When two quantum objects interact, the information they contain becomes shared. This can result in a kind of link between them, where an action performed on one will affect the outcome of an action performed on the other. This “entanglement” applies even if the two particles are half a universe apart.

Q is for ... Quantum biology

A new and growing field that explores whether many biological processes depend on uniquely quantum processes to work. Under particular scrutiny at the moment are photosynthesis, smell and the navigation of migratory birds.

A is for ... Act of observation

Some people believe this changes everything in the quantum world, even bringing things into existence.

F is for ... Free Will

Ideas at the heart of quantum theory, to do with randomness and the character of the molecules that make up the physical matter of our brains, lead some researchers to suggest humans can’t have free will.

U is for ... Universe

To many researchers, the universe behaves like a gigantic quantum computer that is busy processing all the information it contains.

B is for ... Bose-Einstein Condensate (BEC)

At extremely low temperatures, quantum rules mean that atoms can come together and behave as if they are one giant super-atom.

K is for ... Kaon

These are particles that carry a quantum property called strangeness. Some fundamental particles have the property known as charm!

R is for ... Reality

Since the predictions of quantum theory have been right in every experiment ever done, many researchers think it is the best guide we have to the nature of reality. Unfortunately, that still leaves room for plenty of ideas about what reality really is!

W is for ... Wave-particle duality

It is possible to describe an atom, an electron, or a photon as either a wave or a particle. In reality, they are both: a wave and a particle.

V is for ... Virtual particles

Quantum theory’s uncertainty principle says that since not even empty space can have zero energy, the universe is fizzing with particle-antiparticle pairs that pop in and out of existence. These “virtual” particles are the source of Hawking radiation.

P is for ... Probability

Quantum mechanics is a probabilistic theory: it does not give definite answers, but only the probability that an experiment will come up with a particular answer. This was the source of Einstein’s objection that God “does not play dice” with the universe.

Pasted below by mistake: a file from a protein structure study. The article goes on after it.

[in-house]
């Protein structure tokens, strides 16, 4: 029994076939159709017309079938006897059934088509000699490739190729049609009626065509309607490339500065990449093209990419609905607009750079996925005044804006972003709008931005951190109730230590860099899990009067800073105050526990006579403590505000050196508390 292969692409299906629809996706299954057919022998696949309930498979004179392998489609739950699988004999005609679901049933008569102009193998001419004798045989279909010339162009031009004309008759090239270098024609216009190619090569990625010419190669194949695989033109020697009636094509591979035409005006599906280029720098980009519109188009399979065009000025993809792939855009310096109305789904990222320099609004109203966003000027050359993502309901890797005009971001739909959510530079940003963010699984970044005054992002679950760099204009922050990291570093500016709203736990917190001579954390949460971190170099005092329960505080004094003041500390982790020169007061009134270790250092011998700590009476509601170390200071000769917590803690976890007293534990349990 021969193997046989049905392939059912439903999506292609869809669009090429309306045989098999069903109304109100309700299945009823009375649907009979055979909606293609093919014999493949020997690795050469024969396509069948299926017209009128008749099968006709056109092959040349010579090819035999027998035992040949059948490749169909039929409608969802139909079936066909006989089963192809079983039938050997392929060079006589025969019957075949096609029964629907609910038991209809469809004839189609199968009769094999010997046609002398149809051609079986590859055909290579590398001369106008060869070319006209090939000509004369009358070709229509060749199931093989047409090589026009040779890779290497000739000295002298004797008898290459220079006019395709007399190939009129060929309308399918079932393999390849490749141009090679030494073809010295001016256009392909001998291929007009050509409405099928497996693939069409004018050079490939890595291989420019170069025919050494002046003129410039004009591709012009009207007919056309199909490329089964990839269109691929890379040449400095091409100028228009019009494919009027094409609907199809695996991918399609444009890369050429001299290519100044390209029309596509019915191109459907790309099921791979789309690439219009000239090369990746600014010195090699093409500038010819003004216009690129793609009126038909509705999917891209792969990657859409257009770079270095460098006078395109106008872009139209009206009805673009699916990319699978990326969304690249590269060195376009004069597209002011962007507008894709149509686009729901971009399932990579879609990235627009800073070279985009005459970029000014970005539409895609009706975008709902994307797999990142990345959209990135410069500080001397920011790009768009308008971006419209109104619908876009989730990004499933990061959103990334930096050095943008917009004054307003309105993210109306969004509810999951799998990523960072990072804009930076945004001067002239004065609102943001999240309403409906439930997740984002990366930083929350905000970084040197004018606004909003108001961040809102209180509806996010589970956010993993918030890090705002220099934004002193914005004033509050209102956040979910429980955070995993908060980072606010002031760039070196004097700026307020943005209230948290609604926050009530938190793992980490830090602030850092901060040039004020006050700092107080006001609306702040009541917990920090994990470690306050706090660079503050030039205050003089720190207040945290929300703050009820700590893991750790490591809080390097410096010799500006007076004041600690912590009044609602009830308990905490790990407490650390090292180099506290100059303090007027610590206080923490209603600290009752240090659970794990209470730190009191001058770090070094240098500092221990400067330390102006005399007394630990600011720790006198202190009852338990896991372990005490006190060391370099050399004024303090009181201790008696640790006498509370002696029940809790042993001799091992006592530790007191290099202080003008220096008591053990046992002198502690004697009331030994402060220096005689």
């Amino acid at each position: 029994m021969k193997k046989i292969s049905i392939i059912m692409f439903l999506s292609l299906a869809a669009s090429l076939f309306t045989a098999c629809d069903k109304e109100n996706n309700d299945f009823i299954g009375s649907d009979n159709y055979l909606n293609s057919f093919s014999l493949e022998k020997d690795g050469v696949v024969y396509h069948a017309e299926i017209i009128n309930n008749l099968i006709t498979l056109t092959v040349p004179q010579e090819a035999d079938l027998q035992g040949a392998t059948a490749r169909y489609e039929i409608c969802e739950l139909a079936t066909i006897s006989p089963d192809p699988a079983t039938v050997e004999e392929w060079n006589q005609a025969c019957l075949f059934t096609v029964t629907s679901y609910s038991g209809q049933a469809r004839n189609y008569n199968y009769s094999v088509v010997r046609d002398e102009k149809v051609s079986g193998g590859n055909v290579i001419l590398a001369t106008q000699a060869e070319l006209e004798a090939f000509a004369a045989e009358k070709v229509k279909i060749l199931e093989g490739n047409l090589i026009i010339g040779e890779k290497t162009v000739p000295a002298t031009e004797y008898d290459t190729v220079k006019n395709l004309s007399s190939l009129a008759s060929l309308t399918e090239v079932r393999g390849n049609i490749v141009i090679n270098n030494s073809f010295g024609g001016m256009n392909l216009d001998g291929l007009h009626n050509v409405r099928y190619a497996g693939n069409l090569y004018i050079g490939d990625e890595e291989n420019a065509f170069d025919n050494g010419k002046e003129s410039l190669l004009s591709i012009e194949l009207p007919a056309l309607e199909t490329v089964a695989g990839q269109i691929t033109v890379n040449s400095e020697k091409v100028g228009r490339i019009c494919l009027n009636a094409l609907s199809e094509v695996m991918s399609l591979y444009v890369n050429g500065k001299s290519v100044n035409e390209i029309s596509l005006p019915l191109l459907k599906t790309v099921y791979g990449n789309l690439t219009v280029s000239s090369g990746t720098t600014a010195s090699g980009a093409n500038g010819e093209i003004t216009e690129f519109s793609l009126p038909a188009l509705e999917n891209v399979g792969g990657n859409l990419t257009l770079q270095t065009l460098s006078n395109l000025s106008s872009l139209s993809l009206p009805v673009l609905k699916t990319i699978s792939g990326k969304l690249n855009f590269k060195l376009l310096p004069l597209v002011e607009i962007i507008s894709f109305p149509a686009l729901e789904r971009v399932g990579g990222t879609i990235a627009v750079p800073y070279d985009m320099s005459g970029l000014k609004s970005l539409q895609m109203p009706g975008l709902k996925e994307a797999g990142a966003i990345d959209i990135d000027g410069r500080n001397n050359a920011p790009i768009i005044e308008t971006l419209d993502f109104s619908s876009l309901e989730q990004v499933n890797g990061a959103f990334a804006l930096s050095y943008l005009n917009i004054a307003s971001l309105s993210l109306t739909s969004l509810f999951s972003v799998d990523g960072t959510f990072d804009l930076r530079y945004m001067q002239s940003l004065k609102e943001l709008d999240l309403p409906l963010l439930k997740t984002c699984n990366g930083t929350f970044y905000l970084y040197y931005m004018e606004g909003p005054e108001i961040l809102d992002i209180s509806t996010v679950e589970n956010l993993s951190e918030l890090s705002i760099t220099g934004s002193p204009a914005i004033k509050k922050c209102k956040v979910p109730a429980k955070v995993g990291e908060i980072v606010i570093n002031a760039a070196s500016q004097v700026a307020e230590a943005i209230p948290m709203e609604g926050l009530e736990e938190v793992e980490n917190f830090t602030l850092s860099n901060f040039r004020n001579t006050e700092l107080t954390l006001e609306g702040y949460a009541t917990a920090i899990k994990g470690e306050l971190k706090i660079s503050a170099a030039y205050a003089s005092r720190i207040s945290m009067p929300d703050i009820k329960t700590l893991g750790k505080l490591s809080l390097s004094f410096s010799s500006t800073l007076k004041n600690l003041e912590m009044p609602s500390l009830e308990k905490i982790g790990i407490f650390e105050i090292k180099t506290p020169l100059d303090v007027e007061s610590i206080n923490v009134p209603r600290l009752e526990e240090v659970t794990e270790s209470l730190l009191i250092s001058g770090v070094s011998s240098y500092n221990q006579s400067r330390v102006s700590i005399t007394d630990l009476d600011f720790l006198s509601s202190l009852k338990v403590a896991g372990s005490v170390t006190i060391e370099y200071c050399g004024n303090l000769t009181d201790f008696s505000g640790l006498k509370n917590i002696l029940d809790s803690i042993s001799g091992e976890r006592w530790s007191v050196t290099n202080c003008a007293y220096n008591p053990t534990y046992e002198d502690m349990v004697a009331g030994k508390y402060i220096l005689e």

L is for ... Light

We used to believe light was a wave, then we discovered it had the properties of a particle that we call a photon. Now we know it, like all elementary quantum objects, is both a wave and a particle!

M is for ... Multiverse

Our most successful theories of cosmology suggest that our universe is one of many universes that bubble off from one another. It’s not clear whether it will ever be possible to detect these other universes.

S is for ... Superposition

Quantum objects can exist in two or more states at once: an electron in superposition, for example, can simultaneously move clockwise and anticlockwise around a ring-shaped conductor.

B is for ... Bell's Theorem

In 1964, John Bell came up with a way of testing whether quantum theory was a true reflection of reality. In 1982, the results came in – and the world has never been the same since!

G is for ... Gravity

Our best theory of gravity no longer belongs to Isaac Newton. It’s Einstein’s General Theory of Relativity. There’s just one problem: it is incompatible with quantum theory. The effort to tie the two together provides the greatest challenge to physics in the 21st century.

A is for ... Atom

This is the basic building block of matter that creates the world of chemical elements – although it is made up of more fundamental particles.

I is for ... Interferometer

Some of the strangest characteristics of quantum theory can be demonstrated by firing a photon into an interferometer: the device’s output is a pattern that can only be explained by the photon passing simultaneously through two widely-separated slits.

D is for ... Dice

Albert Einstein decided quantum theory couldn’t be right because its reliance on probability means everything is a result of chance. “God doesn’t play dice with the world,” he said.

X is for ... X-ray

In 1923 Arthur Compton shone X-rays onto a block of graphite and found that they bounced off with their energy reduced exactly as would be expected if they were composed of particles colliding with electrons in the graphite. This was the first indication of radiation’s particle-like nature.

Z is for ... Zero-point energy

Even at absolute zero, the lowest temperature possible, nothing has zero energy. In these conditions, particles and fields are in their lowest energy state, with an energy proportional to Planck’s constant.

S is for ... Schrödinger’s Cat

A hypothetical experiment in which a cat kept in a closed box can be alive and dead at the same time – as long as nobody lifts the lid to take a look.